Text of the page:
To complete the sensory experience with a visual delight the visitor becomes aware that, standing amidst the luxuriant vines, the olive groves and the vivid colours of the flowers, are the award winning sculptures of artist Tim Shaw.
Depicting a full-scale Bacchanalian revel, these vibrant and startling figures dancing wildly around Dionysus in his guise as a rearing bull, are Tim's tribute to the vine, the wine it produces … and the effects of that wine.
This Biome, in homage to both the plants of the Mediterranean and culture in general, has been laid out as a natural theatre to celebrate music, storytelling, sculpture, photography and dance and as such it supports a wide range of artists and makers, from the purely local to the famously international.
Here, in this celebration of all things artistic, local writers have left a trail of words that can be followed, evocatively describing this habitat as you wander along its pathways.
The not-so-hidden message.
Reassuring as it is to enjoy the rainforest without the danger of snakes, insects and predatory big cats there is no doubting the message behind this ambitious enterprise.
The Eden Project is a place of fun with the hard-core mission to remind us of the unpalatable truth that the rainforest, the lungs of the earth, is under desperate threat.
As an educational charity, The Eden Project informs and teaches about conservation, sustainability and regeneration.
But it is also a place of hope and inspiration and, significantly, it teaches us just how powerful the wallet is as a weapon for change.
A shop with a difference.
As you might expect the shop at the Eden Project sells only ethical, sustainable or recycled objects.
This results in an eclectic mix ranging from surprisingly beautiful shopping bags made from bottle tops to den-making kits for kids and seed bombs for guerrilla gardeners.
The beauty of the items for sale is that you can feel good about buying them, they are not wasteful of resources and many of them actually help others.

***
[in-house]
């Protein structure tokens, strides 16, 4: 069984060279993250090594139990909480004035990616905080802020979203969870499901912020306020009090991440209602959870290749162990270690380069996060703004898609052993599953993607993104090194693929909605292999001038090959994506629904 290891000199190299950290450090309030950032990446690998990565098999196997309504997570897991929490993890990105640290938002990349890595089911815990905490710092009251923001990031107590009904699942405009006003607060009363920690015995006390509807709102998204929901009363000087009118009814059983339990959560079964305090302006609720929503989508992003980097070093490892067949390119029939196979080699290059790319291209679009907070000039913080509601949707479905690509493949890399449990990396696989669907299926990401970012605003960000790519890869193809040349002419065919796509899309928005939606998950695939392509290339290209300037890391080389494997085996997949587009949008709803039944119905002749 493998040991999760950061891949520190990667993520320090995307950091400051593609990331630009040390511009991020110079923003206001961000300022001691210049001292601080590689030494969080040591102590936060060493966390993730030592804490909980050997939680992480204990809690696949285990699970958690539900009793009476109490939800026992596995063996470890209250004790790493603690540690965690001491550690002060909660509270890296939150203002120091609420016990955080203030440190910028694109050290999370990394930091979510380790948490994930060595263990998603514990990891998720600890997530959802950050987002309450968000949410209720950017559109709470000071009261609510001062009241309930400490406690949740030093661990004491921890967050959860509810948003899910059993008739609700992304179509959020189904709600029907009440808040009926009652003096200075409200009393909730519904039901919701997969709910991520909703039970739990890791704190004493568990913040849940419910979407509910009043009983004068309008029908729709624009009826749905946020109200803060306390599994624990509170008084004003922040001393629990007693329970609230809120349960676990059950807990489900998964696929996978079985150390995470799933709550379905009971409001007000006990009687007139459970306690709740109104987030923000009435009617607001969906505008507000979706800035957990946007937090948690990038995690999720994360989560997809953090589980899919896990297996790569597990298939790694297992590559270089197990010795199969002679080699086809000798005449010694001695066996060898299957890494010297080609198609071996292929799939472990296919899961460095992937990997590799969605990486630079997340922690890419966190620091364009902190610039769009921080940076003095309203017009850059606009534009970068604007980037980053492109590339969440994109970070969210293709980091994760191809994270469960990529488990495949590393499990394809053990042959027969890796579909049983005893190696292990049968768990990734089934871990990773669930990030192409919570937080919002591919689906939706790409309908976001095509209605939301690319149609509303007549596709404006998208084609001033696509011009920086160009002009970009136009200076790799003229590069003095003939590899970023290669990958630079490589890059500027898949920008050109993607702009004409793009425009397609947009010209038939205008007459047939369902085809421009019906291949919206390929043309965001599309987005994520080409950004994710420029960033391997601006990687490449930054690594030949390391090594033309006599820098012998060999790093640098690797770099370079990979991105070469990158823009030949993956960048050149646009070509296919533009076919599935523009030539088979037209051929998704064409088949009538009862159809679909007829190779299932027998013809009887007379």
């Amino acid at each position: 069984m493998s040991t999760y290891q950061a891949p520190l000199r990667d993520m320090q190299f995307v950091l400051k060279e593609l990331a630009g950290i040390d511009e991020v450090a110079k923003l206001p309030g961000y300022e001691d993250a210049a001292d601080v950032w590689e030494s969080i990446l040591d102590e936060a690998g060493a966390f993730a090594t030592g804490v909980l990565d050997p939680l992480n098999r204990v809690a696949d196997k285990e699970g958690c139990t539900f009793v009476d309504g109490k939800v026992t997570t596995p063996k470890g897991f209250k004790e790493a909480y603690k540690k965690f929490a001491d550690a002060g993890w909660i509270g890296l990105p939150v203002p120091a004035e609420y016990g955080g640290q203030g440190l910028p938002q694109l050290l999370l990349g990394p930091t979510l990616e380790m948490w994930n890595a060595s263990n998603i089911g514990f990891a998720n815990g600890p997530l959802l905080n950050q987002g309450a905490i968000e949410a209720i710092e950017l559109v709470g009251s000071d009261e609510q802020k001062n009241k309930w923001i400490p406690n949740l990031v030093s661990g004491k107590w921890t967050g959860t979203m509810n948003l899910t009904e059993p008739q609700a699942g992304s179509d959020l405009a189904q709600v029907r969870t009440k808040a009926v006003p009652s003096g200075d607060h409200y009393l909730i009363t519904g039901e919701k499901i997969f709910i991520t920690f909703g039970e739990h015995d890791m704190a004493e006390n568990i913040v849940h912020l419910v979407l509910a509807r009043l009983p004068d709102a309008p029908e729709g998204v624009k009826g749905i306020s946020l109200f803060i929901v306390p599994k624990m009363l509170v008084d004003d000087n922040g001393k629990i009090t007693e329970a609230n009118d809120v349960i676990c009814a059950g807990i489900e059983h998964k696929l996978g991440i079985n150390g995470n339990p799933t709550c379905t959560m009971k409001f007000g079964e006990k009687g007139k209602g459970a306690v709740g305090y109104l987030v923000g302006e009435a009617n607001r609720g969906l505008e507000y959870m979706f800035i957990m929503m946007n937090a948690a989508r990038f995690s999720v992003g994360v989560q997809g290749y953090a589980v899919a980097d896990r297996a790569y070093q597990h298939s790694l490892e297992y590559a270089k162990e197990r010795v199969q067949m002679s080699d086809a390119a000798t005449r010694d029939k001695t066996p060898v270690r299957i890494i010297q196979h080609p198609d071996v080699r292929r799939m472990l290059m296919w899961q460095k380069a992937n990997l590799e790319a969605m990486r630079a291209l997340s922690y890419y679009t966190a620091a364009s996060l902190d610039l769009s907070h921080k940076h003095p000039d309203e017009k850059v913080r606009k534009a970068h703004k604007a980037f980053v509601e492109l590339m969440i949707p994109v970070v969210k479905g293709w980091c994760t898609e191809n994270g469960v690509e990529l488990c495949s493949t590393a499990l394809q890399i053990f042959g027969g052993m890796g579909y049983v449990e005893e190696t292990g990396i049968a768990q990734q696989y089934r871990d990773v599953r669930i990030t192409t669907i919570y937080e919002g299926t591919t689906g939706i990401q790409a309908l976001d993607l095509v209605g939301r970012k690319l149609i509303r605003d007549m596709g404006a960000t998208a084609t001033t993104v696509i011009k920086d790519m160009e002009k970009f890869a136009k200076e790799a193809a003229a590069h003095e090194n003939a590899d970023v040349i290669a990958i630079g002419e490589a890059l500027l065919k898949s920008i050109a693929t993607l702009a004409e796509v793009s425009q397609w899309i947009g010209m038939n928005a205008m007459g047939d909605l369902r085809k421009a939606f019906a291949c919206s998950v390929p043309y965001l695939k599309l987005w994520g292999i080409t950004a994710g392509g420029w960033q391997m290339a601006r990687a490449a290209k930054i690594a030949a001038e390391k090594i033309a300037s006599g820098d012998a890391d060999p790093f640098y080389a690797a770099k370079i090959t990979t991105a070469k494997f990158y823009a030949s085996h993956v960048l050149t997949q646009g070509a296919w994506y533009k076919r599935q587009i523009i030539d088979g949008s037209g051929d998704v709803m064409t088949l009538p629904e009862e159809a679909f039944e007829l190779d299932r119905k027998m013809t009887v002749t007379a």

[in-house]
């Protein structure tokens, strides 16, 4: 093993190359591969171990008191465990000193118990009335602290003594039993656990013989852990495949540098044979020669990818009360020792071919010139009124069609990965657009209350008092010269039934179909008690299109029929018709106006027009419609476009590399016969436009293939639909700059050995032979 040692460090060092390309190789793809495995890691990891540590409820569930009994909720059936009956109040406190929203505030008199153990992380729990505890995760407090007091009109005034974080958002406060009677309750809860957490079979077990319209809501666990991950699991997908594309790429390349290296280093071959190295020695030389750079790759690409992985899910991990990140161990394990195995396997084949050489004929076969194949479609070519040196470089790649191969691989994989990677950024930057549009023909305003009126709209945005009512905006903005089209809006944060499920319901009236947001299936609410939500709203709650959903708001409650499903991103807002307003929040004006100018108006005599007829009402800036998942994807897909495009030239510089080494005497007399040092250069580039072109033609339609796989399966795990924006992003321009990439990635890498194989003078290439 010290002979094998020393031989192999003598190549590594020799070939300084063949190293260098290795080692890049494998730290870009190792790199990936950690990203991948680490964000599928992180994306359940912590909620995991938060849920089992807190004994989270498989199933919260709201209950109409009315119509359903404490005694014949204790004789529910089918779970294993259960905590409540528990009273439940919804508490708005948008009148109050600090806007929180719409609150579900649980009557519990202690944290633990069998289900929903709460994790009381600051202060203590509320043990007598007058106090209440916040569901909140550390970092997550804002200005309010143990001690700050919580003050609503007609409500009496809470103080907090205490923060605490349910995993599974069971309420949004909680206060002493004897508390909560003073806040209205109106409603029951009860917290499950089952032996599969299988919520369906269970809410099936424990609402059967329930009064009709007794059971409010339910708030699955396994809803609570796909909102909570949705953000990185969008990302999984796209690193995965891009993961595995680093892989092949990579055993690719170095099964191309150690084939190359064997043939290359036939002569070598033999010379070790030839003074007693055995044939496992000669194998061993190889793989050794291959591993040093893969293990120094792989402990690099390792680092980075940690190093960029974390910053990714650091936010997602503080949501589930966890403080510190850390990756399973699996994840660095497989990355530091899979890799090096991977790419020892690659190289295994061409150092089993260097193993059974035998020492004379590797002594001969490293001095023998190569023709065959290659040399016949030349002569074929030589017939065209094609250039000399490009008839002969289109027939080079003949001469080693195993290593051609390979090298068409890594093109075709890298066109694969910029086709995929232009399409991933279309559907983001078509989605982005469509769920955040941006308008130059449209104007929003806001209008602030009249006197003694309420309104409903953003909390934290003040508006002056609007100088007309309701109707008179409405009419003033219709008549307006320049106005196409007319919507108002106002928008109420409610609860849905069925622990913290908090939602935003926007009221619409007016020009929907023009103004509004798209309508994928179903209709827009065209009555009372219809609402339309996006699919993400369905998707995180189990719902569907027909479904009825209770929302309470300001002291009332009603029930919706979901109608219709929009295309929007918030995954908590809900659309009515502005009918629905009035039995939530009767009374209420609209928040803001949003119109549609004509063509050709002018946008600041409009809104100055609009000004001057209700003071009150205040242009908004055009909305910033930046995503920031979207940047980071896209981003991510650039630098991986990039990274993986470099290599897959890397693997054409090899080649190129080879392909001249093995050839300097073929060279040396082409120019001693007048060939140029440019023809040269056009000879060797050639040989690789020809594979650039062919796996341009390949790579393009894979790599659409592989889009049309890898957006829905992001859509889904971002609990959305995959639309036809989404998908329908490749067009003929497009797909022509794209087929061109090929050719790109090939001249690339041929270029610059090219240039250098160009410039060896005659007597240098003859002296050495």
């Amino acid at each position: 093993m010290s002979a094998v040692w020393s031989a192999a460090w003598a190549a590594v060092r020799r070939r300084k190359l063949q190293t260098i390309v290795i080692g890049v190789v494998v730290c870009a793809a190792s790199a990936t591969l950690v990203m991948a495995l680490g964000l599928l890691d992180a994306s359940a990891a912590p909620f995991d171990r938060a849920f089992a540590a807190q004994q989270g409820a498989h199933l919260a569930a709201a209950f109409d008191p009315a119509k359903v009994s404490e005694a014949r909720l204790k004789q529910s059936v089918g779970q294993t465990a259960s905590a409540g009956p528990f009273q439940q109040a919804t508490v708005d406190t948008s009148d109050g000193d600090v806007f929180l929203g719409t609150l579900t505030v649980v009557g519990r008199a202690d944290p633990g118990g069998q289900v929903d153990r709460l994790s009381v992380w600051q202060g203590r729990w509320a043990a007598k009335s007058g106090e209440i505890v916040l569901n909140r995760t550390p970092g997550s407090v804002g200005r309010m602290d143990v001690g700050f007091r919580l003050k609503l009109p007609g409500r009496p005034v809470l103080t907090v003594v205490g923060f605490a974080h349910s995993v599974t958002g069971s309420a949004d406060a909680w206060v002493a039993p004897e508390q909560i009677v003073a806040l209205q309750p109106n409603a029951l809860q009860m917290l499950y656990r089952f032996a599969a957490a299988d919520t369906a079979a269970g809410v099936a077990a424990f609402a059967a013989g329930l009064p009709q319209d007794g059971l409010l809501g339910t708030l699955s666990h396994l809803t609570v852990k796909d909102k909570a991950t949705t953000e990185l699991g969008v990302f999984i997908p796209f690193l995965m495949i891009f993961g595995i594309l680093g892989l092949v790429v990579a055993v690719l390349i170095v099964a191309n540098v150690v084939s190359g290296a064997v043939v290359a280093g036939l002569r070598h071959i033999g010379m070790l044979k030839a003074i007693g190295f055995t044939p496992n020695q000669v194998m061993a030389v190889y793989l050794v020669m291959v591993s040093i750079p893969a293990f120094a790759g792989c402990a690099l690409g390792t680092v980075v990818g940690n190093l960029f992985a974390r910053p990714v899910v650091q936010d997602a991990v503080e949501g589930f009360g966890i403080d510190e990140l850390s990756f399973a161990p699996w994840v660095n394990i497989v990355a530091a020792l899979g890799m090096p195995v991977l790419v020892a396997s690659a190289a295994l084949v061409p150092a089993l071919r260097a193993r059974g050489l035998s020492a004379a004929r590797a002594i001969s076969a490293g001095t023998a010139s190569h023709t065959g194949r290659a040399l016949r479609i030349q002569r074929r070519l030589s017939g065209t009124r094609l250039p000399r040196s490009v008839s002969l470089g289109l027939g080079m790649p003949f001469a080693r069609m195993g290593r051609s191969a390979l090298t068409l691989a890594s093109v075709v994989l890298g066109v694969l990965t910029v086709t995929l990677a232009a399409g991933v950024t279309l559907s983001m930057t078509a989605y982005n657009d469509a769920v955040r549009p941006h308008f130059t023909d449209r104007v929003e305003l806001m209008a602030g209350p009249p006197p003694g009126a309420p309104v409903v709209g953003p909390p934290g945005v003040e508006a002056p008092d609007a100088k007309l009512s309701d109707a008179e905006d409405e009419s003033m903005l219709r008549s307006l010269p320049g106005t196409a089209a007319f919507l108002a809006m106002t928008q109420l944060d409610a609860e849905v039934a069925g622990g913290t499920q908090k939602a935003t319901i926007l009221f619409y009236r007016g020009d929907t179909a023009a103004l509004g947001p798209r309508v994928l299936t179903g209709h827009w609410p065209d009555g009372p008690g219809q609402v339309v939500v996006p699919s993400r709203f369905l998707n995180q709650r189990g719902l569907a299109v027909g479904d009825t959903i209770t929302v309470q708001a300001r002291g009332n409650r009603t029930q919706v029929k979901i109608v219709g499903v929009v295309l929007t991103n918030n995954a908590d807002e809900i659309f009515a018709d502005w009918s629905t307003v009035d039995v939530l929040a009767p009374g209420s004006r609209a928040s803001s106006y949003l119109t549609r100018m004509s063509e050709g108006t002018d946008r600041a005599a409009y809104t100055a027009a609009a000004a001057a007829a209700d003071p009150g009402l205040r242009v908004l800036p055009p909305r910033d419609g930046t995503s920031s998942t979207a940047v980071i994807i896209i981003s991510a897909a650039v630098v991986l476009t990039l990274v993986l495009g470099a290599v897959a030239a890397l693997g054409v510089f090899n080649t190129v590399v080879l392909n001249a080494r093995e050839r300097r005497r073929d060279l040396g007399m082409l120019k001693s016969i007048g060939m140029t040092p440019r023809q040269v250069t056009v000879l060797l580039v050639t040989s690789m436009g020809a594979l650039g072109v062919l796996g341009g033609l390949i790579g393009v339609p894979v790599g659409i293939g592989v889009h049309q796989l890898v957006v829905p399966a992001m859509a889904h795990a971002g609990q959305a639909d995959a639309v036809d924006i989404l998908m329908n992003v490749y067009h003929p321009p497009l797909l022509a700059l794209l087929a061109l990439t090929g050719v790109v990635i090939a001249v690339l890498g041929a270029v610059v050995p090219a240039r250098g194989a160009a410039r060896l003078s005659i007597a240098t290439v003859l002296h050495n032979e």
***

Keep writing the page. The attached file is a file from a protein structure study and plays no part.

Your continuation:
Buying a brightly coloured necklace of Tagua nuts for instance actually helps towards supporting the 35,000 indigenous peoples who harvest the nuts.
Even the food takes responsibility.
The café is run on the lines of a canteen. You pick up a wooden trencher board, choose your locally sourced, organic, seasonal, fairly traded (well, what else?) bruschetta/bowl of soup/stew etc.etc and sit communally at a long wooden table.
When you have finished you go to the till and tell them what you have had and pay for it. It is quite simply taken on trust that you will be honest and pay for what you have eaten.
Such trust is strangely humbling and the staff say the system seems to work very well indeed.
How to learn about ecology without really trying
On the very simplest level the Eden Project is an interesting venue for a day out. Learning here is by a process of osmosis and is inevitable.
It is impossible not to learn things about our amazing planet and its plant life and marvel at what it is possible to do with plants which shouldn't really live in a British climate.
But, like an onion, there are many layers to this remarkable place.
Beyond the food, the art, the music, the shop, the 'making' workshops Eden's all-important educational aspect can offer still more.
Here it is possible to take a foundation course in sustainability and improving the carbon footprint of business, study for a certificate in Practical Horticulture or take a Masters Degree in Environmental Adaptation and Sustainable Engineering.
But Eden is not just a place for learning.
There is always something lively going on at the Eden Project. All year long the seasons and their customary festivals inspire entertainments of many kinds.
At Halloween there are evening lantern parades when local school children and artists collaborate to create elaborate and complex sculptures out of paper and wire which they light from inside with tealights.
And for most of the winter the bare trees are decorated with little blue lights, the small lake in the garden is frozen and covered with a marquee and ice skates are hired out so that we can all ice skate in comfort.
In Spring the outside gardens are ablaze with the jewel-like colours of flowering bulbs.
There is little doubt the Eden Project really has the honest remit of putting the environment first but it does this realistically, without ignoring the social needs of its visitors. No wonder it is called Eden, never has a place deserved it more.
As I have hardly scratched the surface of the Eden Project and its ever-changing cycle of events you can find more information on this link